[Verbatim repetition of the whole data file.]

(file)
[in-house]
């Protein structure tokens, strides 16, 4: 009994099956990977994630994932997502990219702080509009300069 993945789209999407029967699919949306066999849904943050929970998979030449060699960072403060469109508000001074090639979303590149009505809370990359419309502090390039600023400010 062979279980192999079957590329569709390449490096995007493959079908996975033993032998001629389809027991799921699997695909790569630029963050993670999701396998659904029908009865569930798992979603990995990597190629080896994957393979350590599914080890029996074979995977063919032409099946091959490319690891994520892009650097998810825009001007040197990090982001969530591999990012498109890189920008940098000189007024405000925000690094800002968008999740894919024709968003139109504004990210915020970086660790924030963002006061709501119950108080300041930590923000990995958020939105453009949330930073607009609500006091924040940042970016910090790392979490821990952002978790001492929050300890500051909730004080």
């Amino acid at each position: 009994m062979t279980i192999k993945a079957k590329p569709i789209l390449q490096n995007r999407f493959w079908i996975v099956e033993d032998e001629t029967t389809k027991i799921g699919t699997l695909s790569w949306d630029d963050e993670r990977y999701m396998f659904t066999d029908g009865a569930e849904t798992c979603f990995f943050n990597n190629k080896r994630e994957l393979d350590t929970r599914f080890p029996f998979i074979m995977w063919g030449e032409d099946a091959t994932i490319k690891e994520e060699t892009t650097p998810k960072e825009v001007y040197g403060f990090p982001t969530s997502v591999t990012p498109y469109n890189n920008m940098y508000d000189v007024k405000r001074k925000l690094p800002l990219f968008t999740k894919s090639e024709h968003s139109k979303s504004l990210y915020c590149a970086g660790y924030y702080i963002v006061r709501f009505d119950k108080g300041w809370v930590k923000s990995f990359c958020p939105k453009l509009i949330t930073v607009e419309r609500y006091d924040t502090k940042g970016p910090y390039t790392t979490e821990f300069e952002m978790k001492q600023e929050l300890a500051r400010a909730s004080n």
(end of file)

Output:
[in-house]
């Protein structure tokens, strides 16, 4: 009994099956990977994630994932997502990219702080509009300069 993945789209999407029967699919949306066999849904943050929970998979030449060699960072403060469109508000001074090639979303590149009505809370990359419309502090390039600023400010 062979279980192999079957590329569709390449490096995007493959079908996975033993032998001629389809027991799921699997695909790569630029963050993670999701396998659904029908009865569930798992979603990995990597190629080896994957393979350590599914080890029996074979995977063919032409099946091959490319690891994520892009650097998810825009001007040197990090982001969530591999990012498109890189920008940098000189007024405000925000690094800002968008999740894919024709968003139109504004990210915020970086660790924030963002006061709501119950108080300041930590923000990995958020939105453009949330930073607009609500006091924040940042970016910090790392979490821990952002978790001492929050300890500051909730004080």
């Amino acid at each position: 009994m062979t279980i192999k993945a079957k590329p569709i789209l390449q490096n995007r999407f493959w079908i996975v099956e033993d032998e001629t029967t389809k027991i799921g699919t699997l695909s790569w949306d630029d963050e993670r990977y999701m396998f659904t066999d029908g009865a569930e849904t798992c979603f990995f943050n990597n190629k080896r994630e994957l393979d350590t929970r599914f080890p029996f998979i074979m995977w063919g030449e032409d099946a091959t994932i490319k690891e994520e060699t892009t650097p998810k960072e825009v001007y040197g403060f990090p982001t969530s997502v591999t990012p498109y469109n890189n920008m940098y508000d000189v007024k405000r001074k925000l690094p800002l990219f968008t999740k894919s090639e024709h968003s139109k979303s504004l990210y915020c590149a970086g660790y924030y702080i963002v006061r709501f009505d119950k108080g300041w809370v930590k923000s990995f990359c958020p939105k453009l509009i949330t930073v607009e419309r609500y006091d924040t502090k940042g970016p910090y390039t790392t979490e821990f300069e952002m978790k001492q600023e929050l300890a500051r400010a909730s004080n």